Indulgent items have long been equated with brands that have proven to be trust-worthy. “Consumers will continue to buy brands that they know,” said Muller. This means having brands that consumers are familiar with is important.

“We are continuing to see growth in core brands,” said Todd Kahn, customer sales executive — national accounts, Hershey. Having core brands available in all segments, vending and micro markets, is important to keeping consumers happy.

“Quality, flavor, value, branding and graphics always resonate!” said Klutes. Create buzz among consumers by offering products they know and want.

Well-known and loved brands prosper in every sector. However, there will still be some products that have a stronger penetration in specific regions.

Regional differences  

Interest in both healthy and indulgent products varies regionally and generationally. Some products see equal amounts of consumption across all regions. There are other brands that do better in some regions of the U.S. For example, Muller has found that the Northeastern part of the U.S. prefers coffee cakes, while the Southeast is more likely to eat honey buns. There are also trends culturally, based on what consumers have grown up eating and which brands they are familiar with.

McAlpine explained that “consumers across the country seek varied flavors due to diverse cultural makeups.” Popular and well-known brands have a national appeal. “For instance, the demand for NILLA Wafers is much stronger in the South and the Midwest than other regions,” he said.  

While consumers in a specific region are influenced by culture, taste and preferences can also vary depending on age and younger generations are entering the workforce daily.  

Younger generations lead the way  

Most manufacturers are finding that Millennials and the slightly younger Gen Z or iGen, are changing the way food is being consumed.   

“Millennials want to know what they’re eating,” said Sommer, “and because of this, manufacturers are putting more information on labels.” 

Kahn says that it’s important for operators to meet as many demands as possible. “This varies by demographics; what products and trends appeal to college consumers differs from their parents’ preferences,” he said. These generational differences are expanding, especially as Millennials make up the largest part of the workforce, with iGen coming right up behind them.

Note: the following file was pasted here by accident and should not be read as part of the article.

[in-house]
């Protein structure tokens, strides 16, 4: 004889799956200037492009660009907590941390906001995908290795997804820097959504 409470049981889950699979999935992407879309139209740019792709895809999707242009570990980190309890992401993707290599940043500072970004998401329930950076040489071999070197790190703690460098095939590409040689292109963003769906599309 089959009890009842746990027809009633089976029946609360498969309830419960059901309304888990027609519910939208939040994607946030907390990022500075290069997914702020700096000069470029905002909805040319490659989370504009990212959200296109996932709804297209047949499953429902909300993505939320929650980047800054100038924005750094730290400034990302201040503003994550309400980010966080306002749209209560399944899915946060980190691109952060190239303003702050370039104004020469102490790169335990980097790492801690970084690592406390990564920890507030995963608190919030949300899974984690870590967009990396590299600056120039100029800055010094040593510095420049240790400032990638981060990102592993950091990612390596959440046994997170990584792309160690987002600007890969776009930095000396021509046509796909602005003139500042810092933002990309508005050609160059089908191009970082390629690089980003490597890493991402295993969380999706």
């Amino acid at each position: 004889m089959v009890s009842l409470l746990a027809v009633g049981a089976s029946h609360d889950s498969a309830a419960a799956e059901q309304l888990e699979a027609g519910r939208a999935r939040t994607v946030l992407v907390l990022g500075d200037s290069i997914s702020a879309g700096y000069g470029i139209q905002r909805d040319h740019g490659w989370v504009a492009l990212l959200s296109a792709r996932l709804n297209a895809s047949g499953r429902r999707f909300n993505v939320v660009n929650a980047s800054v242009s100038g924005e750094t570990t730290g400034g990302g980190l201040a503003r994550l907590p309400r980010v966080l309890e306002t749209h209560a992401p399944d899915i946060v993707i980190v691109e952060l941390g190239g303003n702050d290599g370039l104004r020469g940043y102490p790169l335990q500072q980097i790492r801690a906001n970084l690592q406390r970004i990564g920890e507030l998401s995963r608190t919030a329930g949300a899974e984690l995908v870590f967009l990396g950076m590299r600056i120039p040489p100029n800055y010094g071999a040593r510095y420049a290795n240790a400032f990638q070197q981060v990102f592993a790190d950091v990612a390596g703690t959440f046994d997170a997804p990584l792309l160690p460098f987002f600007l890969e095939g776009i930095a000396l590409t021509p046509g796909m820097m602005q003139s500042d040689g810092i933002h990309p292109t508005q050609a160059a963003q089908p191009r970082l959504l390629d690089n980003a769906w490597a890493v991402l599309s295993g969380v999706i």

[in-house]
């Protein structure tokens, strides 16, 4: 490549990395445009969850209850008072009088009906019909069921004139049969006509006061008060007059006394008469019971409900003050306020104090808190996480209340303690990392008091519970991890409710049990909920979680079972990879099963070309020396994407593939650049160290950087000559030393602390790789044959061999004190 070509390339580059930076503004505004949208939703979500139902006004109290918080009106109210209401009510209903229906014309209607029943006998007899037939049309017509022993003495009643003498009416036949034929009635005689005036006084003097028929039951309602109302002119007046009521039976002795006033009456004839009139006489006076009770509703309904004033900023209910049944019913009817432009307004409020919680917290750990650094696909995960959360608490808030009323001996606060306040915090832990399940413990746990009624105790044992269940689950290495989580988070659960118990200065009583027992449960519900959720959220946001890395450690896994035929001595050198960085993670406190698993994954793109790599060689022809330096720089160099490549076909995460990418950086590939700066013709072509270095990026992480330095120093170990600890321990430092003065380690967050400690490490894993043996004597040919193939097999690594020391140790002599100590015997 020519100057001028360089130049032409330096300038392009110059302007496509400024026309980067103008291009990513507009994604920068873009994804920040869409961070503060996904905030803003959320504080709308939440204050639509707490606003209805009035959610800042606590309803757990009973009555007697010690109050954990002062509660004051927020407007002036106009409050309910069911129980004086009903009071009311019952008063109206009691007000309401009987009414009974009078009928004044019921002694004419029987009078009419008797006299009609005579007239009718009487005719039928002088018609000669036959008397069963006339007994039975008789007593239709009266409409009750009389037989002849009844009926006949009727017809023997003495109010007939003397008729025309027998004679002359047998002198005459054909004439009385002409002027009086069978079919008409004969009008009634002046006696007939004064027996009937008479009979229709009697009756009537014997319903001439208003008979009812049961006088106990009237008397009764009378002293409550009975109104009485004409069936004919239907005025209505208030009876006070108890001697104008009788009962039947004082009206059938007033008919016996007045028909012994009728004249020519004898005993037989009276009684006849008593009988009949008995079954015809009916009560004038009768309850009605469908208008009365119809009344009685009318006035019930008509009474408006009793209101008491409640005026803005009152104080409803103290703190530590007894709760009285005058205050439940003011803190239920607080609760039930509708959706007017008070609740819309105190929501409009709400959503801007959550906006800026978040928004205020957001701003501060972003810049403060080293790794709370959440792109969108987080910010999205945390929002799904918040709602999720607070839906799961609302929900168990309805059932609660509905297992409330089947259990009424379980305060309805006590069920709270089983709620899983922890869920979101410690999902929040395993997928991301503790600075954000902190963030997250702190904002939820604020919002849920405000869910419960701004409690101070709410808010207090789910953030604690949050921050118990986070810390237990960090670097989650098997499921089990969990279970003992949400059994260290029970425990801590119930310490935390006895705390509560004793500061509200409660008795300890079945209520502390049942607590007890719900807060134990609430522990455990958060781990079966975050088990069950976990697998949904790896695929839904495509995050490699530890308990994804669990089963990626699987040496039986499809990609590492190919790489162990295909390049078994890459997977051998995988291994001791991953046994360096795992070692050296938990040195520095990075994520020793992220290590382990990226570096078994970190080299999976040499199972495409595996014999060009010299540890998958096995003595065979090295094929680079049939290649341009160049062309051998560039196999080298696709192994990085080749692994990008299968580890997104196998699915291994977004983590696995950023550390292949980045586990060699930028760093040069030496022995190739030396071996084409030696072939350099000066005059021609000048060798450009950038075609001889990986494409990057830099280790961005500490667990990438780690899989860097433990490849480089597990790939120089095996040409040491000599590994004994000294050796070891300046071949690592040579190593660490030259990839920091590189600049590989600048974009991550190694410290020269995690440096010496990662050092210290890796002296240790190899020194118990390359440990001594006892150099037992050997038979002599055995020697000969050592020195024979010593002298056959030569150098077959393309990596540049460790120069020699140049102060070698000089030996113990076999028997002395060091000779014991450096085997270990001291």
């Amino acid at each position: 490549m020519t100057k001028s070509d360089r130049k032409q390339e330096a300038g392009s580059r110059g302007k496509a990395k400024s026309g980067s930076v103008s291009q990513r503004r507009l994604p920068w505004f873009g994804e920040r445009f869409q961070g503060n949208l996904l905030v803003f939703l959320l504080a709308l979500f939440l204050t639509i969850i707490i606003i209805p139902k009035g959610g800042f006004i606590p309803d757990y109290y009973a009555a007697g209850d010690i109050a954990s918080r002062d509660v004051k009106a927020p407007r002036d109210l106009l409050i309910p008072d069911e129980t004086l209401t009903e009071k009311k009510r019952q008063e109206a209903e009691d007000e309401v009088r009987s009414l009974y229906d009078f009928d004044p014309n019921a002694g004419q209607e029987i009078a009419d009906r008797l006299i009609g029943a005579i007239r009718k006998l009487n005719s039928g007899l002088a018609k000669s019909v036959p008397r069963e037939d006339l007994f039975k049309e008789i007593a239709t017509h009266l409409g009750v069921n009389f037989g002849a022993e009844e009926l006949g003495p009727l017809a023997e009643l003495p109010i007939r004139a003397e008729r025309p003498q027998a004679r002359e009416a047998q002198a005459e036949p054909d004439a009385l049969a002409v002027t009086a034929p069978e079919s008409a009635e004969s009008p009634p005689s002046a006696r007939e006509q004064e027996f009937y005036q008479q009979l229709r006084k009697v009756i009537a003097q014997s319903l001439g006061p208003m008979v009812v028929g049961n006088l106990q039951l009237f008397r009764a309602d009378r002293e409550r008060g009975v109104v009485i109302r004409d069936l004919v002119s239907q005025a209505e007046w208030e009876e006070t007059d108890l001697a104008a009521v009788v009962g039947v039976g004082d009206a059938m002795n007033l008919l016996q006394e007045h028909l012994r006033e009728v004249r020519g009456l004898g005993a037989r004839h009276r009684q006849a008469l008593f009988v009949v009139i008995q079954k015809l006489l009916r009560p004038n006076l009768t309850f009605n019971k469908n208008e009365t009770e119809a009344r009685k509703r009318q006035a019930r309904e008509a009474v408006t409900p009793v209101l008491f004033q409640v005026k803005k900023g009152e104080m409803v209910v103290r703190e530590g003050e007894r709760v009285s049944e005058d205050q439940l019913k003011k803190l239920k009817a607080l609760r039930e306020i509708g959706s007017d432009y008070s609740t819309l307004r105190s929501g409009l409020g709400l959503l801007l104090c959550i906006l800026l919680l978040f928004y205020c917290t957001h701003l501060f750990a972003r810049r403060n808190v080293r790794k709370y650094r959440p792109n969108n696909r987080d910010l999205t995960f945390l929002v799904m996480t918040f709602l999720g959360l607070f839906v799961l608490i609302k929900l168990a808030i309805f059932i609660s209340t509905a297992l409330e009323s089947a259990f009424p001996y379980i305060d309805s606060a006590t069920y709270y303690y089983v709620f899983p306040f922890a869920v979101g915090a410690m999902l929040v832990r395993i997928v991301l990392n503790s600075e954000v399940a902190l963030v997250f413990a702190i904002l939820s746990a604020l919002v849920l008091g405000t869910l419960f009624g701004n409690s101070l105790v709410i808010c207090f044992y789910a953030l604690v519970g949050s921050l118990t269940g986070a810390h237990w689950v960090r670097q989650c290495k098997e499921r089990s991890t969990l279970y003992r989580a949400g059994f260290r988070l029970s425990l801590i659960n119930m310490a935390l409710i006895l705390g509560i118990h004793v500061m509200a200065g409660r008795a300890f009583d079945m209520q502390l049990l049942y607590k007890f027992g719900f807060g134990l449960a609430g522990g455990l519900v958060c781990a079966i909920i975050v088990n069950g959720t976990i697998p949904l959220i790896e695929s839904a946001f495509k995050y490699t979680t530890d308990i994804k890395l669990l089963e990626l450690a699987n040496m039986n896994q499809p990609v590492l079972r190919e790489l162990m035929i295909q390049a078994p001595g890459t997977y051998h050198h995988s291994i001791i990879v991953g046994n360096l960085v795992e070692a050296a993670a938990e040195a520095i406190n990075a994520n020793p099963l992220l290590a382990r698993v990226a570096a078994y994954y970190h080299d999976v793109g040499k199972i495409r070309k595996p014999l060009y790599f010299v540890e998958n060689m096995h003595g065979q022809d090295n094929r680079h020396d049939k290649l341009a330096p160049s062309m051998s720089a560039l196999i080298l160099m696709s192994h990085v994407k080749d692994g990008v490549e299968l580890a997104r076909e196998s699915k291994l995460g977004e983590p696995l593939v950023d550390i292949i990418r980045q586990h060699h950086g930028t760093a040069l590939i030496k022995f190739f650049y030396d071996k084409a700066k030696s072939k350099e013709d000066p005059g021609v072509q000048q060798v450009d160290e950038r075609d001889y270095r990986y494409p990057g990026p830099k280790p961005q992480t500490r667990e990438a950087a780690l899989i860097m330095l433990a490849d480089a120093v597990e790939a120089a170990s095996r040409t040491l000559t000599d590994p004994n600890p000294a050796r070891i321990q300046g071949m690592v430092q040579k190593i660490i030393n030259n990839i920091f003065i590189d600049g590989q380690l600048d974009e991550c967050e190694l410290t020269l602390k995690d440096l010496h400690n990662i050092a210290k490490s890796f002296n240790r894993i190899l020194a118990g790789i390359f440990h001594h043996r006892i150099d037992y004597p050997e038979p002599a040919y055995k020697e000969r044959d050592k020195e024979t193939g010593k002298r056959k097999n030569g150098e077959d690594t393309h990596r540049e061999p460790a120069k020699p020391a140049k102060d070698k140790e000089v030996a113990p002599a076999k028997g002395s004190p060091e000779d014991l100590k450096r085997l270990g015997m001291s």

Dayparts play a role 

Consumers snacking throughout the day propel different food items. Daypart snacking is driving the initiative for meal replacement, bringing the consumer back into the breakroom.

“There’s a multitude of dayparts with different products for each,” said Kahn. This requires a diverse portfolio to meet consumer demands from vending machines and micro markets.

Dayparts can also vary depending on products. For example, one daypart that receives a lot of attention is from the confection segment. “In the morning, there are more coffee cake sales and certain indulgent items versus other dayparts,” said Muller. Dayparts help to drive on-the-go purchases, which has a lot to do with sales, she explained.

Daypart snacking contributes to meal replacement, which will continue to increase as consumers become busier and look for convenient options.


The future outlook will continue to see expanded consumption, Kahn explained. “Consumers’ eating habits continue to change,” he said. “They are eating more snacks and less meals. This creates more opportunities for operators.” Operators need to be able to meet as many demands as possible by offering a variety of products.

“The future will see more clean label,” said Muller. There will continue to be a balance between trends and original flavor profiles.

“We have a lot of runway ahead to build these businesses for the foreseeable future,” said Klutes. Keeping up with consumers is about meeting their demands in products, accessibility and portability.  

The candy/snack/confections segment continues to remain strong. Both healthy and indulgent sales will continue to increase as consumers demand more variety. Manufacturers have found that different products resonate with different consumers dependent on regionality and generationally.

Dayparts also drive the segment, offering portion-sized packs and consumables positioned for all times of the day. The outlook for candy, snacks and confections is very bright.